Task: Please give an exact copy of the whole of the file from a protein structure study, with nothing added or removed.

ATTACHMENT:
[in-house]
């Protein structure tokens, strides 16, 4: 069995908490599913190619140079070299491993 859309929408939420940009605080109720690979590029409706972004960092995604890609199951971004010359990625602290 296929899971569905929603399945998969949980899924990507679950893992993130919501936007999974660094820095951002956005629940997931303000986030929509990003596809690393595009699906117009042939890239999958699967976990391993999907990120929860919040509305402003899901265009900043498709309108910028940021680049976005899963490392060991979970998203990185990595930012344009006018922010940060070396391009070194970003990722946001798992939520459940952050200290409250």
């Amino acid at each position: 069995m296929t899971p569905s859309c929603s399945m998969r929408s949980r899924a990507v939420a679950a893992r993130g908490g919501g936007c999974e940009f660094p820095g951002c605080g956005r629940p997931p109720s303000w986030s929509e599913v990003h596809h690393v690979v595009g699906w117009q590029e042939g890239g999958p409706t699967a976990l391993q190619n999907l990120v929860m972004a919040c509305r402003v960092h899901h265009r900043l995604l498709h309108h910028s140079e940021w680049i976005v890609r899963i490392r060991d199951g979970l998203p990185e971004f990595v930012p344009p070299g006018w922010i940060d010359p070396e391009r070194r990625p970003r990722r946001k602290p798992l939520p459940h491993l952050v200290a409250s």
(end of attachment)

[in-house]
């Protein structure tokens, strides 16, 4: 069995908490599913190619140079070299491993 859309929408939420940009605080109720690979590029409706972004960092995604890609199951971004010359990625602290 296929899971569905929603399945998969949980899924990507679950893992993130919501936007999974660094820095951002956005629940997931303000986030929509990003596809690393595009699906117009042939890239999958699967976990391993999907990120929860919040509305402003899901265009900043498709309108910028940021680049976005899963490392060991979970998203990185990595930012344009006018922010940060070396391009070194970003990722946001798992939520459940952050200290409250």
């Amino acid at each position: 069995m296929t899971p569905s859309c929603s399945m998969r929408s949980r899924a990507v939420a679950a893992r993130g908490g919501g936007c999974e940009f660094p820095g951002c605080g956005r629940p997931p109720s303000w986030s929509e599913v990003h596809h690393v690979v595009g699906w117009q590029e042939g890239g999958p409706t699967a976990l391993q190619n999907l990120v929860m972004a919040c509305r402003v960092h899901h265009r900043l995604l498709h309108h910028s140079e940021w680049i976005v890609r899963i490392r060991d199951g979970l998203p990185e971004f990595v930012p344009p070299g006018w922010i940060d010359p070396e391009r070194r990625p970003r990722r946001k602290p798992l939520p459940h491993l952050v200290a409250s």